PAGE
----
When I made my first trip to China a decade ago, I arrived in the capital thinking I would have a rough idea what the place would be like.
"Rough idea" was right.
For a country which gave me my cultural and ancestral roots, China was still quite an eye-opener.
First, there were the sights. The scale of Beijing's grandest sights, from the Forbidden City to the Great Wall and Tiananmen Square, was breathtaking. One can easily spend a day at each of these places and still scratch only the surface.
But Chinese life was even more of a revelation, with new discoveries every day.
Several quirks stuck in my mind. Having not had much interaction with Chinese nationals up to that point in my life, I was firstly surprised at how much loud public arguing there is.
In fact, within minutes of my arrival in Beijing, I heard one woman - after an altercation with an airport official - shout at everyone within earshot, "Shame on Beijingers!" before leaving in a huff.
For the next 10 days that I was in the capital, I saw people quarrelling at the top of their voices every day.
Whether it was between a fruit seller and customer, or two cyclists who knocked into each other, or a scenario where I couldn't even determine what there was to argue about, I would never fail to witness at least one altercation a day in public.
It was rather intimidating initially, but after a while, I got used to the noise.
Just like how I got used to the fact that there was no such thing as queues.
At subway station ticket counters, the queue was not a line but a semi-circle, and you simply picked a spot, squeezed in and nudged your way forward like everyone else.
I might've tried to take more taxis, but I was constantly being bested by the locals. Even if the taxi stopped right in front of me, someone would steal in and nick it before I had the chance to pick up my jaw from the ground.
Despite all these hiccups, the trip left a deep impression on me. It was not hard to appreciate the deep sense of history and culture that coursed through the city. Like a good jiaozi (dumpling), Beijing was hearty, if not always refined.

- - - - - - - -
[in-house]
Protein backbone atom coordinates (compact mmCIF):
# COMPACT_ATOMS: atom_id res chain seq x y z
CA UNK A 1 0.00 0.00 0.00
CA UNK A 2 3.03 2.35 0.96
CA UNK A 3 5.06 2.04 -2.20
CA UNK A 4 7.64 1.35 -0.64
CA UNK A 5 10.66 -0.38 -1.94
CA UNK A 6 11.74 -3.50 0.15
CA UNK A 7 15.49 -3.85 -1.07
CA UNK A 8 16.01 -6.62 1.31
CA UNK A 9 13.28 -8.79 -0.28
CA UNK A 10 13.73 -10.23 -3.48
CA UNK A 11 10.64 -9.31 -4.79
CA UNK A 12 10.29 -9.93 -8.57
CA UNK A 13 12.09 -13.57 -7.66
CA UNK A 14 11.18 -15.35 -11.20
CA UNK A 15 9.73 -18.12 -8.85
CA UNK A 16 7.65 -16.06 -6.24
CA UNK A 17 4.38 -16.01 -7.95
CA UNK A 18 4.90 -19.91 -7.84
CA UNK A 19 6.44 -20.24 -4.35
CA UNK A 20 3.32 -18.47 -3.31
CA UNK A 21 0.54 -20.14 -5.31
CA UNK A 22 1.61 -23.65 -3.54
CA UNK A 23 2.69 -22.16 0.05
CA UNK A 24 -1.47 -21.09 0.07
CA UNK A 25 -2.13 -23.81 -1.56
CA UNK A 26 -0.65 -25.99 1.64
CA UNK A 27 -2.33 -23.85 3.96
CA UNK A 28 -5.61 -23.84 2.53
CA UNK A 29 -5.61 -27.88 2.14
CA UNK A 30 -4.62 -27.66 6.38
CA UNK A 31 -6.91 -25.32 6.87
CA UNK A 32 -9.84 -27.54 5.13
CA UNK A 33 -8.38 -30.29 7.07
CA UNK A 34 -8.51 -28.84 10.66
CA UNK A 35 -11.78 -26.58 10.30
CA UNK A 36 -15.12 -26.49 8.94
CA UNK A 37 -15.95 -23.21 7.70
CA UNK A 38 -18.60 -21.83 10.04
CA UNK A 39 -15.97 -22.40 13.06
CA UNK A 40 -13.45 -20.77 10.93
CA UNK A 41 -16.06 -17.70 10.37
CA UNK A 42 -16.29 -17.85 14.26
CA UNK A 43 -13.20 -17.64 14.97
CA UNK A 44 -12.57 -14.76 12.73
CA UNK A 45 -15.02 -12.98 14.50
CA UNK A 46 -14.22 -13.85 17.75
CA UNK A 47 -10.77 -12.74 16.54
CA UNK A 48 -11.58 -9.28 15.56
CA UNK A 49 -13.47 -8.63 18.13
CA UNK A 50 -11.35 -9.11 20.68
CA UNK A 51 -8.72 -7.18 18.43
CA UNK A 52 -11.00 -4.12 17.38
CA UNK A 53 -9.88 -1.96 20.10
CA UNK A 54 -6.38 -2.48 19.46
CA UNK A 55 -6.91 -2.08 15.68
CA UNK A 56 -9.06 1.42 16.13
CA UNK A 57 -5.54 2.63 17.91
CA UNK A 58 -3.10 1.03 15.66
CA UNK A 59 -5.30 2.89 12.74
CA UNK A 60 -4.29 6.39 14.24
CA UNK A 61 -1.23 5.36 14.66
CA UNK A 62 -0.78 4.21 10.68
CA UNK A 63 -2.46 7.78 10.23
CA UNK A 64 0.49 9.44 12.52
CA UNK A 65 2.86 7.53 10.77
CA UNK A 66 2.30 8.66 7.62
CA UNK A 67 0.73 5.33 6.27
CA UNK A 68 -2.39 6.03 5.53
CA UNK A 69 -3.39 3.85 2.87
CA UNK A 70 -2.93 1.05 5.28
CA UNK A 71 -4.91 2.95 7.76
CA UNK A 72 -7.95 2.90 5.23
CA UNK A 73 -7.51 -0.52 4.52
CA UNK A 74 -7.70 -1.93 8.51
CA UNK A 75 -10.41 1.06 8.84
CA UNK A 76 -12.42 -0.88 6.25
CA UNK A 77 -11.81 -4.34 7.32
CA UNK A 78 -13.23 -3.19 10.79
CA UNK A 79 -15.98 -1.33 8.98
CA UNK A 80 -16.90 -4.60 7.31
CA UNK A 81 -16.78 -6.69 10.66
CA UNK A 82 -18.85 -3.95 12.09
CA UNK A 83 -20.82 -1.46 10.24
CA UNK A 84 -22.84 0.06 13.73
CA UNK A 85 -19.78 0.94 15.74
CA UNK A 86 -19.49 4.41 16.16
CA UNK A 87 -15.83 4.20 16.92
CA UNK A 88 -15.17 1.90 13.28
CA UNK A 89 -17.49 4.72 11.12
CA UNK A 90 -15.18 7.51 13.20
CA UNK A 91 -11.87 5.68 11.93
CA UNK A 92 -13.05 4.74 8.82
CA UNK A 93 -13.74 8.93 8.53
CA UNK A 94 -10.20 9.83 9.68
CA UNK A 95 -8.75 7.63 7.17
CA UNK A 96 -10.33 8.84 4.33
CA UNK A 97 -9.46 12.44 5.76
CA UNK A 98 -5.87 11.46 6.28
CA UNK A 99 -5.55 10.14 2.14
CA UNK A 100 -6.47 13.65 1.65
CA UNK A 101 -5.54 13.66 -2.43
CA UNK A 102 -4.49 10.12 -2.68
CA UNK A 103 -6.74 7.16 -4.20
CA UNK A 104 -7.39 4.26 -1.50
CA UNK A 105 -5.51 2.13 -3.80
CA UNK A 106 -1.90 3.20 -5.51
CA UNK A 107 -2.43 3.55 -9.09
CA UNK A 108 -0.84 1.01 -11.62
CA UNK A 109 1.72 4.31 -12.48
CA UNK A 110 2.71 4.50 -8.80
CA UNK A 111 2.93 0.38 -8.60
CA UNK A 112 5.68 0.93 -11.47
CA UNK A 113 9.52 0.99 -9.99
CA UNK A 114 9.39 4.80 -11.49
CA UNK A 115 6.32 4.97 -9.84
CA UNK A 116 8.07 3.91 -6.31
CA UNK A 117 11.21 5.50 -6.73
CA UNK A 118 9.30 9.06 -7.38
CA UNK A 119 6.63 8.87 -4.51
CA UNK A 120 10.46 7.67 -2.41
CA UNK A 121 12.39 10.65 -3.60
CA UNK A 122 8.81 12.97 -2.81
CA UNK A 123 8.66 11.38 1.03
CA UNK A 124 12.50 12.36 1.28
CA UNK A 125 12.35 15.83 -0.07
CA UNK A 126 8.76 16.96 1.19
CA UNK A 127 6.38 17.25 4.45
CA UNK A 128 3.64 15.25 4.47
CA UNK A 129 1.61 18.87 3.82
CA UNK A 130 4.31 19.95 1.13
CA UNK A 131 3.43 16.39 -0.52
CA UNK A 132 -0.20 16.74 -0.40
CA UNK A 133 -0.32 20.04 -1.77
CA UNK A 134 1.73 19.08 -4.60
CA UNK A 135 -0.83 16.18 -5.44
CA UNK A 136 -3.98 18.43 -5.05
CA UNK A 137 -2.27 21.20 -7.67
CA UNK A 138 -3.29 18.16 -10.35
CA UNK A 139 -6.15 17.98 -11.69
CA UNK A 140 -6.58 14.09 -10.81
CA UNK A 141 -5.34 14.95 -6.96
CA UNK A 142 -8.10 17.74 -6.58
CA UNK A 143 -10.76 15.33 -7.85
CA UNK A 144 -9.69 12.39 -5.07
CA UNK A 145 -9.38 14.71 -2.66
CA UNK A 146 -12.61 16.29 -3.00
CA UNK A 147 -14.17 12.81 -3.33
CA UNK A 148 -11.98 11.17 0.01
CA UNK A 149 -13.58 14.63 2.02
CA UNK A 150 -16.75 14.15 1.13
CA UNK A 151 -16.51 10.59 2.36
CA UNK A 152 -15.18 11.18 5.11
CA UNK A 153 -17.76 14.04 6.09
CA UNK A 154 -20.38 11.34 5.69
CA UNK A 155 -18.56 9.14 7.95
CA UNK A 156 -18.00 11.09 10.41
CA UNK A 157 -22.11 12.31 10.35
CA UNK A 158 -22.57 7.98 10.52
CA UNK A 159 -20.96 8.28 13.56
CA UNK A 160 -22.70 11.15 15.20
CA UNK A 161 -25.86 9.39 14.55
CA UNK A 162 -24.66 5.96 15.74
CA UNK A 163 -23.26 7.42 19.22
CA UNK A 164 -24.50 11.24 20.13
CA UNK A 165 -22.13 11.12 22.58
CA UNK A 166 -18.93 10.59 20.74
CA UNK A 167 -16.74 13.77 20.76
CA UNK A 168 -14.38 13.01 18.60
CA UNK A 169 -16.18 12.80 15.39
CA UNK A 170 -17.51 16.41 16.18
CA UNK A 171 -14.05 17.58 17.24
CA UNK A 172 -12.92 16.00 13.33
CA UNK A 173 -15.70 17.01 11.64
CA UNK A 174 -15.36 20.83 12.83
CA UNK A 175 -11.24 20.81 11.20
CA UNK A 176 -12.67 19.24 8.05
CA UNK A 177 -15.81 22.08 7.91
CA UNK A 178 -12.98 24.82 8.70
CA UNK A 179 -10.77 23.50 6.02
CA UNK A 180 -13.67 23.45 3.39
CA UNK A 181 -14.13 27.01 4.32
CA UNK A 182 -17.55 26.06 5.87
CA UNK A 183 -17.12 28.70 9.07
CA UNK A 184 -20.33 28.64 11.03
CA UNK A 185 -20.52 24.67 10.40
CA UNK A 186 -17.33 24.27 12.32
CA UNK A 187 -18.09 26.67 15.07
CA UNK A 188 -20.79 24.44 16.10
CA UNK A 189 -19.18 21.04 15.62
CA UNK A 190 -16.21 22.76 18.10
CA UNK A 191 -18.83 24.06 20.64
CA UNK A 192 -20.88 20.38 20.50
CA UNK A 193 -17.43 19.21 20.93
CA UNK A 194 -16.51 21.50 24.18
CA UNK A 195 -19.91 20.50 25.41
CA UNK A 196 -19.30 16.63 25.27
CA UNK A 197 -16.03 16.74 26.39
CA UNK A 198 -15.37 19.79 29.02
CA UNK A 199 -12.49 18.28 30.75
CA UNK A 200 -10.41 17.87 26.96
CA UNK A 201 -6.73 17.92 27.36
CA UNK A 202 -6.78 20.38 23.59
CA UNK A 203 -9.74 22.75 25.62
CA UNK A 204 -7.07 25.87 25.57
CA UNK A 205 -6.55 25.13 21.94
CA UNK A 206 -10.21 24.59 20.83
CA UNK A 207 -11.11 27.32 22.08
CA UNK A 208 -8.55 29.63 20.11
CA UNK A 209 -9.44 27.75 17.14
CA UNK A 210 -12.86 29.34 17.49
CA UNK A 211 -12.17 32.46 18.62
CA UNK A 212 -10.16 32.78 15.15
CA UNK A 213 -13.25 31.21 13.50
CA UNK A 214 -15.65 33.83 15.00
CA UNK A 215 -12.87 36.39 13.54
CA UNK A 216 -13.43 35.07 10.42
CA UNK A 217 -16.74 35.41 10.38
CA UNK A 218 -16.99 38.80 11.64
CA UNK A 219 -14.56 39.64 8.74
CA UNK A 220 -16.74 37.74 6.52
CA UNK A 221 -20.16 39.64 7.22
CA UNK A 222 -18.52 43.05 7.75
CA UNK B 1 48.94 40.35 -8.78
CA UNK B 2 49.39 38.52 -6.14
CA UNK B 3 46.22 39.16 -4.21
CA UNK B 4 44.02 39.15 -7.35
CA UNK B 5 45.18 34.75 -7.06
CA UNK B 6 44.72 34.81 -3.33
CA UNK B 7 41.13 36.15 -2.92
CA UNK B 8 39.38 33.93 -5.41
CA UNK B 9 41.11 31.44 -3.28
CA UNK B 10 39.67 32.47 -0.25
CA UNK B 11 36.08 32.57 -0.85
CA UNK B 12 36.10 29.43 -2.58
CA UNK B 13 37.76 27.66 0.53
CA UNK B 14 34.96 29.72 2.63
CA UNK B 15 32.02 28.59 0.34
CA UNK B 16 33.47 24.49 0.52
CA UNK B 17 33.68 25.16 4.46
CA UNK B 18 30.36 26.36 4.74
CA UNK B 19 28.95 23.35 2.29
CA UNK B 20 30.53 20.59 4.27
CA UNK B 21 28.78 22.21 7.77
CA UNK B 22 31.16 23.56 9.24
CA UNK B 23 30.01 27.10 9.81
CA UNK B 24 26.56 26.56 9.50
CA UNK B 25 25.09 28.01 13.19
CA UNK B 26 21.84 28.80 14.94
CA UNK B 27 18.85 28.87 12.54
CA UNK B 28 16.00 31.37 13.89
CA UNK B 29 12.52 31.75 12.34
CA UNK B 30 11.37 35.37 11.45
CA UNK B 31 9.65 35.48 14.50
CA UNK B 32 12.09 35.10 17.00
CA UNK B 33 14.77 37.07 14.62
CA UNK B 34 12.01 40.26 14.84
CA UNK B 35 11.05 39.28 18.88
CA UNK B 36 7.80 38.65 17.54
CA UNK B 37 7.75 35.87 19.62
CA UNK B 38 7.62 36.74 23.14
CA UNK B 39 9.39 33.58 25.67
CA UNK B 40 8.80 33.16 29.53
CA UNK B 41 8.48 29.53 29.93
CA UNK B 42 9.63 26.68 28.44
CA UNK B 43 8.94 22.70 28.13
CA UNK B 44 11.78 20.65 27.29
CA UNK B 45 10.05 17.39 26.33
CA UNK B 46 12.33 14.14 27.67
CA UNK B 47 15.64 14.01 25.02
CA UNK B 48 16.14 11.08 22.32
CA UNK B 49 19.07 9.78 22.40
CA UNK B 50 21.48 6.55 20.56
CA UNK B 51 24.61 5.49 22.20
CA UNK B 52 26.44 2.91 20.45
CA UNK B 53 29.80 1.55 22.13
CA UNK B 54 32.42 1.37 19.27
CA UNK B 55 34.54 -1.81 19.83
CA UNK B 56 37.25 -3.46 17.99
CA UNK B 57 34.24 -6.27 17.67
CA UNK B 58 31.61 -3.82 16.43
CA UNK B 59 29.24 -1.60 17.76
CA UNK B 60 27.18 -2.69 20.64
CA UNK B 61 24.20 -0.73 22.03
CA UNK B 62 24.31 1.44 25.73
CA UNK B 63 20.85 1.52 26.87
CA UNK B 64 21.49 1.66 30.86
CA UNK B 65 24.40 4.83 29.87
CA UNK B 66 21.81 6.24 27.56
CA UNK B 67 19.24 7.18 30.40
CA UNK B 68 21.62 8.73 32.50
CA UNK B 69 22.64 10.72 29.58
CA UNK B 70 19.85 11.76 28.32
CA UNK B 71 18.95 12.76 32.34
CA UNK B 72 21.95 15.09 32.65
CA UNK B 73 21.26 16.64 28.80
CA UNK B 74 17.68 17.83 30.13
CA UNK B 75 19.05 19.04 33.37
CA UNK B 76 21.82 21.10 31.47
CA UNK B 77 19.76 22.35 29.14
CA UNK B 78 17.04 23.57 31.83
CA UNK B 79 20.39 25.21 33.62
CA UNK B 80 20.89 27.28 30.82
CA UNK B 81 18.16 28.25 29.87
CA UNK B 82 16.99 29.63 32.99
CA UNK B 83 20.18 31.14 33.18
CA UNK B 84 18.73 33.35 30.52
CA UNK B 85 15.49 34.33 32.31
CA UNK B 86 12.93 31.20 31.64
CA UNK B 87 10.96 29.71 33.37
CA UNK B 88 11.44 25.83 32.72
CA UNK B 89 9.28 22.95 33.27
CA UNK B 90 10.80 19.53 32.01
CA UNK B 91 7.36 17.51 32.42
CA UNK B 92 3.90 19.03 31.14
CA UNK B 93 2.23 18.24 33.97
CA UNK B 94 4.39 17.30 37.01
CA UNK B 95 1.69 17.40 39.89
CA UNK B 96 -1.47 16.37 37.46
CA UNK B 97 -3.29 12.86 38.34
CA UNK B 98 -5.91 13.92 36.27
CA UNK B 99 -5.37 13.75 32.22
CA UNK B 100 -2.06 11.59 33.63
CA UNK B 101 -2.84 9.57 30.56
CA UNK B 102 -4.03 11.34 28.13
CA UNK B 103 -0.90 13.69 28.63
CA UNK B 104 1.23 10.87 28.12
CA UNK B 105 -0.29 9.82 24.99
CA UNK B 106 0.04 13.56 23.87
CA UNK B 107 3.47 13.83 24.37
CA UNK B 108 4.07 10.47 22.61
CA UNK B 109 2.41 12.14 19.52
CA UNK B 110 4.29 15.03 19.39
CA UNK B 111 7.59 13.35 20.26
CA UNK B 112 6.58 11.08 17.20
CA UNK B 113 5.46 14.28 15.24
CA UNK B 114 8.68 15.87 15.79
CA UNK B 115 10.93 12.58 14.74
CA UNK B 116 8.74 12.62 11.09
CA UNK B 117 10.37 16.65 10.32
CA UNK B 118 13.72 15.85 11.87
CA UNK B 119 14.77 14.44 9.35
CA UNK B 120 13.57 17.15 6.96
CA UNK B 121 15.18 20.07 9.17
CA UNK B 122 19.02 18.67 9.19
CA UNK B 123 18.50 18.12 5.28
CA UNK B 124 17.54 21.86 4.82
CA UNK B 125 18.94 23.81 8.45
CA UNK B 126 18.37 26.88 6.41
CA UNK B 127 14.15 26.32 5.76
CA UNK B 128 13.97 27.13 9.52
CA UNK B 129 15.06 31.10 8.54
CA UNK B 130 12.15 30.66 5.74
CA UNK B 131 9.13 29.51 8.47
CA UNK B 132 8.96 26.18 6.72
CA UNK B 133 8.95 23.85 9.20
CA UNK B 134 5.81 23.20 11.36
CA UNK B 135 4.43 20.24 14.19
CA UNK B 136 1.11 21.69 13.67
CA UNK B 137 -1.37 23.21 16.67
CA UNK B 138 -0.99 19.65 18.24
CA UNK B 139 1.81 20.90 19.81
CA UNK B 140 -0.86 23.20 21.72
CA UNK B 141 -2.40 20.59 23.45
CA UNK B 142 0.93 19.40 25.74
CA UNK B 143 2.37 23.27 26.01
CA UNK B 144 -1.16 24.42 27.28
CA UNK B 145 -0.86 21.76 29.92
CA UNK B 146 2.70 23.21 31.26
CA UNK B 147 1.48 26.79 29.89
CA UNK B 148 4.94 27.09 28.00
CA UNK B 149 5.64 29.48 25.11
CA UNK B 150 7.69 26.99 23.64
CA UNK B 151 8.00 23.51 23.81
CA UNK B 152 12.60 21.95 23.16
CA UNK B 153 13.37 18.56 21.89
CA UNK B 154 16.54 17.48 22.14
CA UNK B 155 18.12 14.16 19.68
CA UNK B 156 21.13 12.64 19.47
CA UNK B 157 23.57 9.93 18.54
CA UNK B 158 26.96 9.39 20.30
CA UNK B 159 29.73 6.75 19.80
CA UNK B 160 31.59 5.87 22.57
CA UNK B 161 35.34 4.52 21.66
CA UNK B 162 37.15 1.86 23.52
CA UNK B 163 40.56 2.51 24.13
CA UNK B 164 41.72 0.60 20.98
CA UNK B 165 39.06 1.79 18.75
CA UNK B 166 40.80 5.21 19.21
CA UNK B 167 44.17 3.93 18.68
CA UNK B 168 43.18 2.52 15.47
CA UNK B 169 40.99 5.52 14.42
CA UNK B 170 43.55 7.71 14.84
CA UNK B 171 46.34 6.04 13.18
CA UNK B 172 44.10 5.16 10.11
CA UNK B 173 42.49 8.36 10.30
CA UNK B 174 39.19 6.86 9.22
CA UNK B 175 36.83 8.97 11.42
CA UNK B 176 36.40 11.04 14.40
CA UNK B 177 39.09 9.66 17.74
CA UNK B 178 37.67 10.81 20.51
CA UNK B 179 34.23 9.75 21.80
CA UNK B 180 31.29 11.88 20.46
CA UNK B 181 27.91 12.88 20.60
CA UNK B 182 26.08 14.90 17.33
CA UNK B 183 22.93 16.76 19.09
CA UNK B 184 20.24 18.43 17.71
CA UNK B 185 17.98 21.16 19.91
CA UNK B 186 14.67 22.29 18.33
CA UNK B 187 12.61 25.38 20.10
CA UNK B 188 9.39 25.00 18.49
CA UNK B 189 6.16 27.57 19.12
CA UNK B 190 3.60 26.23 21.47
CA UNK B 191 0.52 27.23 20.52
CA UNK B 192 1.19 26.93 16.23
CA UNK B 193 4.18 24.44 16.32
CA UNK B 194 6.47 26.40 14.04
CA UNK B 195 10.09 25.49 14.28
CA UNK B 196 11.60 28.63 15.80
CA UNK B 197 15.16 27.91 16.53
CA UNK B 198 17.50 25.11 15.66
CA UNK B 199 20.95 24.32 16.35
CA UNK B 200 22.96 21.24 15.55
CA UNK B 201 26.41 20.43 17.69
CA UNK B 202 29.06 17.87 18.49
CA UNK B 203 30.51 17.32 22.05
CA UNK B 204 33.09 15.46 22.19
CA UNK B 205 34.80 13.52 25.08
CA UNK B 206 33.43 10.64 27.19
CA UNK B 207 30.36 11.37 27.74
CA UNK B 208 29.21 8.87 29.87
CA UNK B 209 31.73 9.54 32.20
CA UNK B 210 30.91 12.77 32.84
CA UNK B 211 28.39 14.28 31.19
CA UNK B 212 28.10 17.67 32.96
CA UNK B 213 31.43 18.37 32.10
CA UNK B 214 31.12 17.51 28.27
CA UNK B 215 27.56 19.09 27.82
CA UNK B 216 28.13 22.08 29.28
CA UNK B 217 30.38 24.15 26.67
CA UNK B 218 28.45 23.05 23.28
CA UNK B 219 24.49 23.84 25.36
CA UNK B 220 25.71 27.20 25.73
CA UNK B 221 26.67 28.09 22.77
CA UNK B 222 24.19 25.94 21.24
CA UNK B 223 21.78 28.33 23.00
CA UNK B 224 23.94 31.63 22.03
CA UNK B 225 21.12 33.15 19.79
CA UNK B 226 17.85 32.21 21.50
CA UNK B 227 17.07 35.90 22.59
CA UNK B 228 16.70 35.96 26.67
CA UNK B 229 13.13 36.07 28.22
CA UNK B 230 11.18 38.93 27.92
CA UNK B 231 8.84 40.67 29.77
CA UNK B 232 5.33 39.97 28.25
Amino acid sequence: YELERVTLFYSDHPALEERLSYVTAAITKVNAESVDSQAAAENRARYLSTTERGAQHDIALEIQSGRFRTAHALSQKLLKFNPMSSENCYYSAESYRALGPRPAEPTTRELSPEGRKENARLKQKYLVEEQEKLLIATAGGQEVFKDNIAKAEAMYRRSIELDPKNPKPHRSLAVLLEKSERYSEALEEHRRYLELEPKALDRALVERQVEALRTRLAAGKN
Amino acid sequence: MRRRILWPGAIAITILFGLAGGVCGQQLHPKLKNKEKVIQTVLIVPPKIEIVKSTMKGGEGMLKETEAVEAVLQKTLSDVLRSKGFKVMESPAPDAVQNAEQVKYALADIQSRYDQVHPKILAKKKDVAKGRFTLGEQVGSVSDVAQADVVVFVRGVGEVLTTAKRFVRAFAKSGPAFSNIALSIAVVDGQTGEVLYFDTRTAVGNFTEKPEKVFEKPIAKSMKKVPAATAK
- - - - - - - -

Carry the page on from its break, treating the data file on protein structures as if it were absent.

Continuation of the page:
Ten years had passed by the time I returned to Beijing last month, as I began the process of relocating to the city for work.
In between - spurred by that memorable first trip - I had already visited China eight more times, from Guangxi and Fujian to Sichuan and Xinjiang.
While it was my first return to the capital, "rough idea" should probably have upgraded to "good idea" by now, I reckoned.
But if anything, I seem to know even less than I did before.
Going by media reports of Chinese tourists fighting or abusing airline stewardesses and the unruly behaviour I would occasionally see on my travels in China, I was expecting to see more of the same from a decade ago. Except I didn't.
I've not heard a single public argument in the five weeks I've spent in Beijing, and people not only queue to buy subway tickets, they in fact stand to the right on escalators as well.
The one time I had to fight with someone for a taxi, I actually won.
"Yah sure you go ahead," the Chinese woman told me, probably wondering who this unruly foreigner is.
Even in development - an area seemingly easier to understand - things confound me.
Beijing, dotted with skyscrapers and office buildings, is clearly more developed now than it was 10 years ago.
But in a city which has attracted expatriates from all over the world, it was hard to find a well-located apartment that's comparable in standard to an average condominium in Singapore.
In the place where I eventually settled, there are huge gleaming office and retail buildings nearby. Yet when I walked around a few of them, the atmosphere was dead, with space that seemed poorly utilised and many empty shoplots.
Food is one area that has actually gone backwards.
Eating in Beijing now is not only more expensive, but seems worse value- for-money than it was 10 years ago. The number of flashier restaurants and eateries might have mushroomed, but one can easily spend 50 yuan (S$10) at these places eating a very pedestrian meal, with surly service thrown in for free.
And while food safety was not really something I worried much about previously, the few small stomach upsets I've had so far made me wonder if the beef I just ate was really beef.
So the enigma grows. Is Beijing advancing or regressing? Developed or developing? Ask 10 Chinese and you might get 11 answers.
I was reminded of an article I read once, by a foreigner who had lived in China for many years. The longer you stay in this country, the less you seem to know, he mused.
I'll have to chew on this jiaozi a little longer.